My youngest son turned 16 a couple of months ago. He wasted no time getting his driver’s license. While I am excited about this milestone in his life, I lament the end of yet another chapter of motherhood. My husband and I decided he was ready to drive to school. To be totally transparent, my son and my husband embraced the concept wholeheartedly while I begrudgingly agreed. Instead of driving him to school and creeping along in the parent drop-off lane, I watch eagerly as he slowly reverses out of the driveway, fighting tears as the car disappears from my line of sight.
It’s not just being an overprotective mom, I also miss those sacred moments when it’s just the two of us in the car, chatting aimlessly about the serious as well as the mundane during those twenty minutes or so. We listened to the radio and provided commentary on pop culture and the latest celebrity antics. I got updates on the current project, anxiety about an upcoming test, or who blasted whom on social media recently. It was special, a few swatches of time with my youngest child, that meant the world to me.
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During a recent family vacation to an amusement park, we discovered that our youngest son loves roller coasters. Like a true adrenaline junky! We visited the park on two different days, and the highlight of both visits was the roller coasters.
While my husband and son enjoyed the rides, I was the designated backpack holder and cell phone keeper because I hate roller coasters. In fact, hate seems too mild to describe my feelings. Under no uncertain terms do I enjoy going uber fast, compounded by steep and unexpected drops, sudden, jerky movements, and/or being flung upside down. No thank you!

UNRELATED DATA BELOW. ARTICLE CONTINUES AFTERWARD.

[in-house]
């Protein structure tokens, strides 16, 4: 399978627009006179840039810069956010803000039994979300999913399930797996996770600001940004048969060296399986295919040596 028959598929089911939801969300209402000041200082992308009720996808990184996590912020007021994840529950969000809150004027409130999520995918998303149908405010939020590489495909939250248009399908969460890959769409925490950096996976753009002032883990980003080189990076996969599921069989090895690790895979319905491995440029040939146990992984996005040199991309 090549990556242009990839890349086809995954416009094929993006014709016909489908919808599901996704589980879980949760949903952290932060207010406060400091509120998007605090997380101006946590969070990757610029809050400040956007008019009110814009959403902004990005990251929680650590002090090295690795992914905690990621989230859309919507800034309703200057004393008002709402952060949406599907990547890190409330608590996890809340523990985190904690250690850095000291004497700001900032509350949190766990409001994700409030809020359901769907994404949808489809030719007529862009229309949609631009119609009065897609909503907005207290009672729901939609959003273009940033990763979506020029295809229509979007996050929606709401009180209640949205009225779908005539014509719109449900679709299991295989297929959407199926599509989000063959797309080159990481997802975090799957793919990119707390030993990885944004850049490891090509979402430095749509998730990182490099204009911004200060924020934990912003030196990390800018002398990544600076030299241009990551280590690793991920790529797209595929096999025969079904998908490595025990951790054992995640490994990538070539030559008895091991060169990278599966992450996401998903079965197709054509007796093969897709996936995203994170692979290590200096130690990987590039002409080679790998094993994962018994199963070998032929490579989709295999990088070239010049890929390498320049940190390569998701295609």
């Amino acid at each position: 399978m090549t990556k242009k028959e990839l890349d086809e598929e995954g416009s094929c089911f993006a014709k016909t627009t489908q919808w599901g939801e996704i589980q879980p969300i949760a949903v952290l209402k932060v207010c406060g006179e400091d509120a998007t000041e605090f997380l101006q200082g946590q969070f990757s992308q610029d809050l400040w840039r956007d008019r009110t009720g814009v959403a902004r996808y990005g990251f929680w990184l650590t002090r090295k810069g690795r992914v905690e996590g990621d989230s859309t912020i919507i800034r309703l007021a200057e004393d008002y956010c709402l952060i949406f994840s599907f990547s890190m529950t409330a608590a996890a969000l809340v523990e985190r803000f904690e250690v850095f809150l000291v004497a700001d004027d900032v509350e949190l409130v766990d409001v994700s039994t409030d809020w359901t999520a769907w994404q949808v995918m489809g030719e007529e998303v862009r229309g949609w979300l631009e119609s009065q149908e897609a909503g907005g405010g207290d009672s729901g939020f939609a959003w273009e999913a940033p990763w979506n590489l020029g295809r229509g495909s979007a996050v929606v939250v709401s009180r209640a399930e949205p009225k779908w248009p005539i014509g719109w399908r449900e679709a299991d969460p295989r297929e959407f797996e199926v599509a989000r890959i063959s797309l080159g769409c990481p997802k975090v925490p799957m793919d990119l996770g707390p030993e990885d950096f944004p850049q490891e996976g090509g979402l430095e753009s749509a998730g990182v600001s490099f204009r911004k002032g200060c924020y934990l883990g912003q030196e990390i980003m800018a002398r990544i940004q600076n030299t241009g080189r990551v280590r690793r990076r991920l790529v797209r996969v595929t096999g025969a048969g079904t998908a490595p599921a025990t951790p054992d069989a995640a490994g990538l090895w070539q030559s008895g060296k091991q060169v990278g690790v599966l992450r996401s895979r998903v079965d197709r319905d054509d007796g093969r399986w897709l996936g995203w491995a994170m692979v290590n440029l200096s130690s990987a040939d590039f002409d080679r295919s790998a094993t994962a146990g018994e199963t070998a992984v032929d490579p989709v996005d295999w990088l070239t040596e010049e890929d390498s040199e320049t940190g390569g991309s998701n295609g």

In spite of my aversion, I agreed to ONE ride. It was a family vacation after all, so I agreed to give it one try. It was the worst two minutes of my life. Afterwards, we walked around the park for an entire hour before I spoke a single word to my husband or my son. Did I mention that I hate roller coasters?
Later on that the evening, my husband asked me a question that really got me thinking: why do you hate roller coasters so much? And I really had to think about it. I can’t recall a bad experience or anything traumatic related to roller coasters. I don’t even know when or how I decided I don’t like them; I just don’t. I was stumped.
Since I couldn’t come up with a why, I started thinking about the way I feel on roller coasters. And that is when I had my “AH-HAH” moment. It’s the physical sensation that I dislike. It starts in the pit of my stomach. It’s a tightening deep in my belly, where my insides constrict. The feeling slowly spreads, moving up through my stomach, creeping upwards towards my chest. Next comes the sensation of being restricted, a literal squeezing that extends from my lower belly up through my chest cavity that grips me.
It is paralyzing.
It is oddly familiar.
It is fear.
So here’s my truth: I don’t like roller coasters because they are a physical manifestation of fear.
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“I don’t visualize failure; I visualize success.”
Seattle Seahawks Quarterback Russell Wilson
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I am quite skilled in visualizing failure, imaging the worst possible outcome. I can take any situation, dissect it, examine it, and see all the things that can possibly go wrong. Constantly, over and over again until my anxiety level is sky high and my negative thoughts consume me.
Focusing on the negative is my automatic defense mechanism, a way of preparing myself. And it can be a good thing until it is not. And lately it’s not. I am constantly stressed, overwhelmed, and anxious, always waiting and expecting the worst in all possible situations:
- A road trip would be fun, but what if we get a flat tire on the way?
- If I buy this, I’ll probably just end it returning it because something unexpected with come up.
- I can’t leave my job because I’ll lose everything.
But what if instead of failure, I visualize success:
- After the road trip, I am relaxed and recharged
- I will keep this thing, and use it to bless others
- Taking a leap will allow me to achieve success in another area
I am no longer bound by negativity, weighed down by anxiety.
My thoughts are free.
My potential is limitless.
I AM SOARING.